Marco Polo (1254-1324) is undoubtedly the most famous medieval European traveler. His account of his travels through the Middle East and China remains fascinating reading to this day.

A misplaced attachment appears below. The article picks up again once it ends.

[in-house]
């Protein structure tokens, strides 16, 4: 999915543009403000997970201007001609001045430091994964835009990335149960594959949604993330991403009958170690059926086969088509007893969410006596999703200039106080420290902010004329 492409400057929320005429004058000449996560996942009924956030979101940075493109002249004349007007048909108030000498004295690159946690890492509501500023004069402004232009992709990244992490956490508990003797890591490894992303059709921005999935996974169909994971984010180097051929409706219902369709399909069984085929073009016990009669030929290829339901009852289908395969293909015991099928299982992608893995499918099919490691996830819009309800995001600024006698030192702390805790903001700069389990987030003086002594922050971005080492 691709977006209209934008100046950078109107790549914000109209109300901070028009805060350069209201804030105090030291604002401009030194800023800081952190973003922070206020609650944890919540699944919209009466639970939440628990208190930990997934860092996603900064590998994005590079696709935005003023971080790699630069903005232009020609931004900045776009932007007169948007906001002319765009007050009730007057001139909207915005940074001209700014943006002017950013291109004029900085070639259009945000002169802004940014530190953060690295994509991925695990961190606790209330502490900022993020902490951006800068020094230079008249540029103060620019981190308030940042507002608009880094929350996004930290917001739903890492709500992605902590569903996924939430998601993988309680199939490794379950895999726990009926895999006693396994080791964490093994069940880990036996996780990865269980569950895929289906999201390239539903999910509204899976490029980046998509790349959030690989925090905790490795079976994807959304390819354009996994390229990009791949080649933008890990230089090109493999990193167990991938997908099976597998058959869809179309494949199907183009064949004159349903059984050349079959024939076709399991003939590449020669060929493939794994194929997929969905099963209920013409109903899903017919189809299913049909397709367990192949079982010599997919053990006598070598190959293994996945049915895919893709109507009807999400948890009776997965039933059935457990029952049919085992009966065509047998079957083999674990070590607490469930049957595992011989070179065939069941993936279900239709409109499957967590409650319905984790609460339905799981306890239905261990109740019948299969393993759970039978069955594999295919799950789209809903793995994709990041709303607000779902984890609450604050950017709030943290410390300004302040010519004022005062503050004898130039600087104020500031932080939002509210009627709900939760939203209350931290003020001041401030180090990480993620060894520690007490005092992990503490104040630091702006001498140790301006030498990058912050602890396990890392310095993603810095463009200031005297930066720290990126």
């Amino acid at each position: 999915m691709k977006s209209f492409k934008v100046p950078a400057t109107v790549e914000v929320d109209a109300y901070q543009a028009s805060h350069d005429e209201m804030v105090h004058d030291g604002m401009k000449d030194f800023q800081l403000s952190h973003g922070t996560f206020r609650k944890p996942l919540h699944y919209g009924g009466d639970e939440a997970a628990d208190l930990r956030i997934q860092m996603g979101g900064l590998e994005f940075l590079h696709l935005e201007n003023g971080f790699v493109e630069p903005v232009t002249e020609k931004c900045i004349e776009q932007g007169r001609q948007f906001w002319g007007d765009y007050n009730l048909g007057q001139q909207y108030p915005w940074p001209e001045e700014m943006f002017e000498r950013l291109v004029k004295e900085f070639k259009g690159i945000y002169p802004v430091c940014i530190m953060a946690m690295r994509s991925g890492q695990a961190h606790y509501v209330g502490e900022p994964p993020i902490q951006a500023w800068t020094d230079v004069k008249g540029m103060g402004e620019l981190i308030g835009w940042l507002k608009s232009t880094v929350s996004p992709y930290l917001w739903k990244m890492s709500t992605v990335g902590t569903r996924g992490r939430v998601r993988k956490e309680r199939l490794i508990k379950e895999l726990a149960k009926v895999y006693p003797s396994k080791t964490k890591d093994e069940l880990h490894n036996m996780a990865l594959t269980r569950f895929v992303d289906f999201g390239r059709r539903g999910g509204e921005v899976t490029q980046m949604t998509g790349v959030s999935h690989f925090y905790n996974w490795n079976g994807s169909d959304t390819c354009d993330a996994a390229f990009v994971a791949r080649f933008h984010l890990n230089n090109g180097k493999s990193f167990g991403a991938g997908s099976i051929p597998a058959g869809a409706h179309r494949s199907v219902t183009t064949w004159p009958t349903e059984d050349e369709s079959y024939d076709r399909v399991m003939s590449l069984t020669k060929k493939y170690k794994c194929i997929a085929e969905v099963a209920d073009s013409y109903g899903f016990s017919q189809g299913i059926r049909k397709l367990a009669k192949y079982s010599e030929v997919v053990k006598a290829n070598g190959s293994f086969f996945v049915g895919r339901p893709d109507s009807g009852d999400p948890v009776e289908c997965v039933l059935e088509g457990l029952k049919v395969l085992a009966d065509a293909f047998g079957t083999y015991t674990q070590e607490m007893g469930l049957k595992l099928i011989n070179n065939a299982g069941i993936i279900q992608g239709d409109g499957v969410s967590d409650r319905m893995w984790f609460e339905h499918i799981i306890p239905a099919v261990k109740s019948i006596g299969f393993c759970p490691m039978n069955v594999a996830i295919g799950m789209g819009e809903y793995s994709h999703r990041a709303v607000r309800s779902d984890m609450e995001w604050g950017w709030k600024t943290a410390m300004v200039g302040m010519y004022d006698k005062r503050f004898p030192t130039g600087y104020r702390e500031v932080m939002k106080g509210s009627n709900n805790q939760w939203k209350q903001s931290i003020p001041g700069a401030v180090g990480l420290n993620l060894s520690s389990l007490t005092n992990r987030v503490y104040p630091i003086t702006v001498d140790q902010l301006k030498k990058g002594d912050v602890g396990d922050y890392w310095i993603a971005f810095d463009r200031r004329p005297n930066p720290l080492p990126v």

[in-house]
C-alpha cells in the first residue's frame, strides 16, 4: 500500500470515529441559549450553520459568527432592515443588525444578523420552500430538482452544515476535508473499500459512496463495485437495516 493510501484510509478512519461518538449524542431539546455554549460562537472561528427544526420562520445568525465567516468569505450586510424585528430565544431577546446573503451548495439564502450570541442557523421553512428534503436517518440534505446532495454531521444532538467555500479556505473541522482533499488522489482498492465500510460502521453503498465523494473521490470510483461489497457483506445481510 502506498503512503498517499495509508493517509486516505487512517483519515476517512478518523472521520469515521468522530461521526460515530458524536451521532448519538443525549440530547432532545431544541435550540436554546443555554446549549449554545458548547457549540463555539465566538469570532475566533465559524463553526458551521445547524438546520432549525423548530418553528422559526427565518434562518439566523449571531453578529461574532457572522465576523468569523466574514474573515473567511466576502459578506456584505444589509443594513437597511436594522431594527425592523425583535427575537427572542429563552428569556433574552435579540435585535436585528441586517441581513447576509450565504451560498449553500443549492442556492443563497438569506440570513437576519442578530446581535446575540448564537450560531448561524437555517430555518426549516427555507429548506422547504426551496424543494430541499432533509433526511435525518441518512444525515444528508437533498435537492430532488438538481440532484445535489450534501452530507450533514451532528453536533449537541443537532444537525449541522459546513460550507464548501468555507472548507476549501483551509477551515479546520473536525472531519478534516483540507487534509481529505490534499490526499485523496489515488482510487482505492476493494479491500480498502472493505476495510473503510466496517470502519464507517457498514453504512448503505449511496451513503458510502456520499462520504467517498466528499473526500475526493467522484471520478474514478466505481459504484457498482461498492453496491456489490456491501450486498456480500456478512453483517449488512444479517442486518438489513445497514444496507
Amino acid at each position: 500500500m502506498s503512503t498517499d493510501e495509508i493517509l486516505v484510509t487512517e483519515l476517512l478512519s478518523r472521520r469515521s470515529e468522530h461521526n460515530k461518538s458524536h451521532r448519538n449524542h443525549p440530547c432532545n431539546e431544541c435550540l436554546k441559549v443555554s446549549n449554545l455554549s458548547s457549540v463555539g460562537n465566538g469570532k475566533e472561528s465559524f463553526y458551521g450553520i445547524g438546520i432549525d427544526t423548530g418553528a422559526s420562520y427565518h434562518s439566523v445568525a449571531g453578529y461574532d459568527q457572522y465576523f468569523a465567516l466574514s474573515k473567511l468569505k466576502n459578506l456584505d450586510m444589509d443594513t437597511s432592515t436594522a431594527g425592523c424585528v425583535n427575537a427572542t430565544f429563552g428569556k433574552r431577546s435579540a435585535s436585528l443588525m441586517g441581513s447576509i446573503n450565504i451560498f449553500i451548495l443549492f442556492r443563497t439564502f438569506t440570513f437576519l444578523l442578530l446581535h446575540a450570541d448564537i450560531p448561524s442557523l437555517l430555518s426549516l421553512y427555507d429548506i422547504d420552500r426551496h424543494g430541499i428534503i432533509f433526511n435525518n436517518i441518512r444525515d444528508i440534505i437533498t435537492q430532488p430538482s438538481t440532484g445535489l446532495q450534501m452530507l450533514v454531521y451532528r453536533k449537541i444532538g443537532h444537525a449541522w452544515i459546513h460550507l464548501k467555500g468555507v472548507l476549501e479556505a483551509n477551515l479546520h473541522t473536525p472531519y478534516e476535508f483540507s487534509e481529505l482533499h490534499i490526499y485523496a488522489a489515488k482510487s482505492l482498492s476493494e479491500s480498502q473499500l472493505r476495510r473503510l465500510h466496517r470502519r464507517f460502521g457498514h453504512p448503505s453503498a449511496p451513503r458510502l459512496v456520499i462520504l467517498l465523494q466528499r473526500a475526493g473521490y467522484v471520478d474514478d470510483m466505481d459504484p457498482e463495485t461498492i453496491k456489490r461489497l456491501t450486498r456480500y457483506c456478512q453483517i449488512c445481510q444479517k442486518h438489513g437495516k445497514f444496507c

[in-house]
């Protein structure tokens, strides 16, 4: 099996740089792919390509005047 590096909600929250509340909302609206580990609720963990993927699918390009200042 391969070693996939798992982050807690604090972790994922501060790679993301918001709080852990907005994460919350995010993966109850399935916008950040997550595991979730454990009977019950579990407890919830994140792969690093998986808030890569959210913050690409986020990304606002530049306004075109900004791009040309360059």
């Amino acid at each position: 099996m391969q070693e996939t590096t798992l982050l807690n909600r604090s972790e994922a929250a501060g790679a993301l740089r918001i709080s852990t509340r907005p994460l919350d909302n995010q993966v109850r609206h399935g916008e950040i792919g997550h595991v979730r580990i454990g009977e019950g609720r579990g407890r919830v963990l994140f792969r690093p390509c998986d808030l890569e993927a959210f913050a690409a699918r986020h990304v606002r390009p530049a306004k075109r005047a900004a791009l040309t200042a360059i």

Marco Polo was from a Venetian merchant family. In 1271, when he was seventeen, Marco Polo joined his father and uncle on a journey to China. Marco Polo and his family traveled along the famous “Silk Road,” a land route from the Mediterranean through central Asia and into China. During the Middle Ages there was an active trade in luxury goods from the far East: silk from China, gemstones and carpets from Persia, spices from Ceylon and Java. Mediterranean merchants, primarily from the Italian cities of Venice, Genoa, and Pisa, sold luxury goods that had been transported across the Silk Road to the ports of the eastern Mediterranean. However, these merchants did not themselves travel to China. The Polos were able to do this because of a unique set of political circumstances. Up until about 1250, Muslim rulers controlled the Silk Road (or the parts of it up to the border with China). Muslim merchants traded with European merchants at Alexandria, Aleppo or Damascus, but they did not allow Europeans to travel to China themselves. That changed from about 1250 to about 1350, due to the Mongol conquests of the 13th century. Genghis Khan and his army came down from Mongolia to Peking in 1214. In the next fifty years, they conquered nearly all of eastern Asia, then turned westward across Russia, and into Poland and Hungary. The Mongol empire at its height was twice the size of the Roman empire at its greatest extent. And Mongol rulers allowed European merchants to travel the Silk Road. This empire collapsed in about 1350, and the Silk Road was again closed to Europeans. During this century a few bold and enterprising European merchants took caravans across the Silk Road to the cities of India and China. The Polos were among this intrepid few. The journey itself took three and a half years, and the Polos stayed at court of Kublai Khan in China for seventeen years. During this time, Marco Polo traveled all over China. The Polos returned home to Venice in the winter of 1295, after an absence of twenty-four years. Marco Polo dictated an account of his travels to Rustichello da Pisa, a writer of romances. The book soon spread throughout Europe in manuscript form, and became known as The Travels of Marco Polo. Marco Polo’s travel narrative was very popular in his own day and for a long time thereafter. It was translated into numerous European languages, and was later printed. It is still in print today! This was the only first-hand account of the Silk Road and of China by a European traveler until the sixteenth century.